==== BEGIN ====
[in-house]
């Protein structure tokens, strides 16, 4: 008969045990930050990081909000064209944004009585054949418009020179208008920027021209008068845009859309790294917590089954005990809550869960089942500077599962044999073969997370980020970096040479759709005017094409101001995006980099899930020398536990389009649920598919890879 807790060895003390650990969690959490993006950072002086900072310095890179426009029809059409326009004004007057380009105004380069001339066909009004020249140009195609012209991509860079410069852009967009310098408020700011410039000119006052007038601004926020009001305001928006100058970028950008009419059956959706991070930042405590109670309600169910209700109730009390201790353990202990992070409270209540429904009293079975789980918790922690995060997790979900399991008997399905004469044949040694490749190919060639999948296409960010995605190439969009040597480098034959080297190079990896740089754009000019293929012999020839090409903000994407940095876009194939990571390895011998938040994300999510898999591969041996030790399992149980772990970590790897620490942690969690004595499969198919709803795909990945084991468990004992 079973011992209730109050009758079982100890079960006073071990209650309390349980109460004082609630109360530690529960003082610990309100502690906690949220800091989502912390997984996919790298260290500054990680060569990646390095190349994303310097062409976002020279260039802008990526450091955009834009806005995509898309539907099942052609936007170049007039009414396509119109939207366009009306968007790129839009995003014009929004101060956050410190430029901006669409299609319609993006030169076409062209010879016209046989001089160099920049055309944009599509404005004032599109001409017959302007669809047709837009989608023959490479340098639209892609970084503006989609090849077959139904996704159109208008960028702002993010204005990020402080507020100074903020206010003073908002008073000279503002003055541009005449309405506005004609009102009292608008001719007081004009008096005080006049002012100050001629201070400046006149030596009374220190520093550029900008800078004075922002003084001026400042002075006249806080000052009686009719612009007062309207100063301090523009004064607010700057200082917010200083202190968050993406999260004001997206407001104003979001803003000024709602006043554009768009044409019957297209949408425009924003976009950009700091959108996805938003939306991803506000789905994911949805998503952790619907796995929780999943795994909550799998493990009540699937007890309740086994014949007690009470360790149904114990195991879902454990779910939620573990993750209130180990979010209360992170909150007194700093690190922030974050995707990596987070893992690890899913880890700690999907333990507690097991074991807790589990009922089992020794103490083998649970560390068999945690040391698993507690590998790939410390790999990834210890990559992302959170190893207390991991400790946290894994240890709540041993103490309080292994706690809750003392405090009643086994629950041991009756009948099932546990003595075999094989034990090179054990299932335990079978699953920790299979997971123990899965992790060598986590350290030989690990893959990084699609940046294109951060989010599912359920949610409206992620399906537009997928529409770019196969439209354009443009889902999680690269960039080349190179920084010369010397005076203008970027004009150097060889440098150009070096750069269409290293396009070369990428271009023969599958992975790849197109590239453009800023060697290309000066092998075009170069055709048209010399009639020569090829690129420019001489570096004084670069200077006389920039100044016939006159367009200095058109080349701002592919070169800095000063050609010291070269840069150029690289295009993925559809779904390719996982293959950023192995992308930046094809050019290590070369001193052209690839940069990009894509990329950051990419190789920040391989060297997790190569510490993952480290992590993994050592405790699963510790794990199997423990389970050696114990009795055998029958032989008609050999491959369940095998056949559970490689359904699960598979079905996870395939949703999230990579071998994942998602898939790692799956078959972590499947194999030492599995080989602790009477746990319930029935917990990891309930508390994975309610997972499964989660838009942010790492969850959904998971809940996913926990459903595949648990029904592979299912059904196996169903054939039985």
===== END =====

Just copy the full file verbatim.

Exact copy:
[in-house]
């Protein structure tokens, strides 16, 4: 008969045990930050990081909000064209944004009585054949418009020179208008920027021209008068845009859309790294917590089954005990809550869960089942500077599962044999073969997370980020970096040479759709005017094409101001995006980099899930020398536990389009649920598919890879 807790060895003390650990969690959490993006950072002086900072310095890179426009029809059409326009004004007057380009105004380069001339066909009004020249140009195609012209991509860079410069852009967009310098408020700011410039000119006052007038601004926020009001305001928006100058970028950008009419059956959706991070930042405590109670309600169910209700109730009390201790353990202990992070409270209540429904009293079975789980918790922690995060997790979900399991008997399905004469044949040694490749190919060639999948296409960010995605190439969009040597480098034959080297190079990896740089754009000019293929012999020839090409903000994407940095876009194939990571390895011998938040994300999510898999591969041996030790399992149980772990970590790897620490942690969690004595499969198919709803795909990945084991468990004992 079973011992209730109050009758079982100890079960006073071990209650309390349980109460004082609630109360530690529960003082610990309100502690906690949220800091989502912390997984996919790298260290500054990680060569990646390095190349994303310097062409976002020279260039802008990526450091955009834009806005995509898309539907099942052609936007170049007039009414396509119109939207366009009306968007790129839009995003014009929004101060956050410190430029901006669409299609319609993006030169076409062209010879016209046989001089160099920049055309944009599509404005004032599109001409017959302007669809047709837009989608023959490479340098639209892609970084503006989609090849077959139904996704159109208008960028702002993010204005990020402080507020100074903020206010003073908002008073000279503002003055541009005449309405506005004609009102009292608008001719007081004009008096005080006049002012100050001629201070400046006149030596009374220190520093550029900008800078004075922002003084001026400042002075006249806080000052009686009719612009007062309207100063301090523009004064607010700057200082917010200083202190968050993406999260004001997206407001104003979001803003000024709602006043554009768009044409019957297209949408425009924003976009950009700091959108996805938003939306991803506000789905994911949805998503952790619907796995929780999943795994909550799998493990009540699937007890309740086994014949007690009470360790149904114990195991879902454990779910939620573990993750209130180990979010209360992170909150007194700093690190922030974050995707990596987070893992690890899913880890700690999907333990507690097991074991807790589990009922089992020794103490083998649970560390068999945690040391698993507690590998790939410390790999990834210890990559992302959170190893207390991991400790946290894994240890709540041993103490309080292994706690809750003392405090009643086994629950041991009756009948099932546990003595075999094989034990090179054990299932335990079978699953920790299979997971123990899965992790060598986590350290030989690990893959990084699609940046294109951060989010599912359920949610409206992620399906537009997928529409770019196969439209354009443009889902999680690269960039080349190179920084010369010397005076203008970027004009150097060889440098150009070096750069269409290293396009070369990428271009023969599958992975790849197109590239453009800023060697290309000066092998075009170069055709048209010399009639020569090829690129420019001489570096004084670069200077006389920039100044016939006159367009200095058109080349701002592919070169800095000063050609010291070269840069150029690289295009993925559809779904390719996982293959950023192995992308930046094809050019290590070369001193052209690839940069990009894509990329950051990419190789920040391989060297997790190569510490993952480290992590993994050592405790699963510790794990199997423990389970050696114990009795055998029958032989008609050999491959369940095998056949559970490689359904699960598979079905996870395939949703999230990579071998994942998602898939790692799956078959972590499947194999030492599995080989602790009477746990319930029935917990990891309930508390994975309610997972499964989660838009942010790492969850959904998971809940996913926990459903595949648990029904592979299912059904196996169903054939039985």